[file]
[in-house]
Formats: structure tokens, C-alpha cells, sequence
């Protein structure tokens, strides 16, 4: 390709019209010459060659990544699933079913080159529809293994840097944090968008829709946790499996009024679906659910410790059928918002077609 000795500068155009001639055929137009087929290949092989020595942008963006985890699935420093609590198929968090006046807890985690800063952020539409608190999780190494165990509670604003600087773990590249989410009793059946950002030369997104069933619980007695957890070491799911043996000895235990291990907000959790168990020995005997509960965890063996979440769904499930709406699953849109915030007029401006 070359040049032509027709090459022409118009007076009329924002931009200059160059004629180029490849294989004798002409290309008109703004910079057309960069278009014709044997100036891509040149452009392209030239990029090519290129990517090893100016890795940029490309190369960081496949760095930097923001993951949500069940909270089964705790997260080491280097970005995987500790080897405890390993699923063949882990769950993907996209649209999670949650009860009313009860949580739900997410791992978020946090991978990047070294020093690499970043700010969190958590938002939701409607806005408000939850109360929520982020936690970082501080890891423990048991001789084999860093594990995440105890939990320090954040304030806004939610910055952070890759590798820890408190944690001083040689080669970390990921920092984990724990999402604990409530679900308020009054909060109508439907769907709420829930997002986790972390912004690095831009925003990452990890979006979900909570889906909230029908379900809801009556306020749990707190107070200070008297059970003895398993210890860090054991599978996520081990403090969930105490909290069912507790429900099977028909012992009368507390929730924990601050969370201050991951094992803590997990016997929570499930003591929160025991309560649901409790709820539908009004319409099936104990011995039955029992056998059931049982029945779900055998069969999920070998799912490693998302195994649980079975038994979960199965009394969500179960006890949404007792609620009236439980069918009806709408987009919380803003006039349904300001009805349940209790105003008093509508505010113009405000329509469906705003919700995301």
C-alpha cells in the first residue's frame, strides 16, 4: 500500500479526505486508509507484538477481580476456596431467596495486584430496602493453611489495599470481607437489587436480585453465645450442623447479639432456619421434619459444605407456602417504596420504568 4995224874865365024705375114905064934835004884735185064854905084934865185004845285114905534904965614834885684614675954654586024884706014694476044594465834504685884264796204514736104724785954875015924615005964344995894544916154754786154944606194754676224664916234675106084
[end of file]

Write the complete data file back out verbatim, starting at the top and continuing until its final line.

[in-house]
Formats: structure tokens, C-alpha cells, sequence
């Protein structure tokens, strides 16, 4: 390709019209010459060659990544699933079913080159529809293994840097944090968008829709946790499996009024679906659910410790059928918002077609 000795500068155009001639055929137009087929290949092989020595942008963006985890699935420093609590198929968090006046807890985690800063952020539409608190999780190494165990509670604003600087773990590249989410009793059946950002030369997104069933619980007695957890070491799911043996000895235990291990907000959790168990020995005997509960965890063996979440769904499930709406699953849109915030007029401006 070359040049032509027709090459022409118009007076009329924002931009200059160059004629180029490849294989004798002409290309008109703004910079057309960069278009014709044997100036891509040149452009392209030239990029090519290129990517090893100016890795940029490309190369960081496949760095930097923001993951949500069940909270089964705790997260080491280097970005995987500790080897405890390993699923063949882990769950993907996209649209999670949650009860009313009860949580739900997410791992978020946090991978990047070294020093690499970043700010969190958590938002939701409607806005408000939850109360929520982020936690970082501080890891423990048991001789084999860093594990995440105890939990320090954040304030806004939610910055952070890759590798820890408190944690001083040689080669970390990921920092984990724990999402604990409530679900308020009054909060109508439907769907709420829930997002986790972390912004690095831009925003990452990890979006979900909570889906909230029908379900809801009556306020749990707190107070200070008297059970003895398993210890860090054991599978996520081990403090969930105490909290069912507790429900099977028909012992009368507390929730924990601050969370201050991951094992803590997990016997929570499930003591929160025991309560649901409790709820539908009004319409099936104990011995039955029992056998059931049982029945779900055998069969999920070998799912490693998302195994649980079975038994979960199965009394969500179960006890949404007792609620009236439980069918009806709408987009919380803003006039349904300001009805349940209790105003008093509508505010113009405000329509469906705003919700995301």
C-alpha cells in the first residue's frame, strides 16, 4: 500500500479526505486508509507484538477481580476456596431467596495486584430496602493453611489495599470481607437489587436480585453465645450442623447479639432456619421434619459444605407456602417504596420504568 4995224874865365024705375114905064934835004884735185064854905084934865185004845285114905534904965614834885684614675954654586024884706014694476044594465834504685884264796204514736104724785954875015924615005964344995894544916154754786154944606194754676224664916234675106084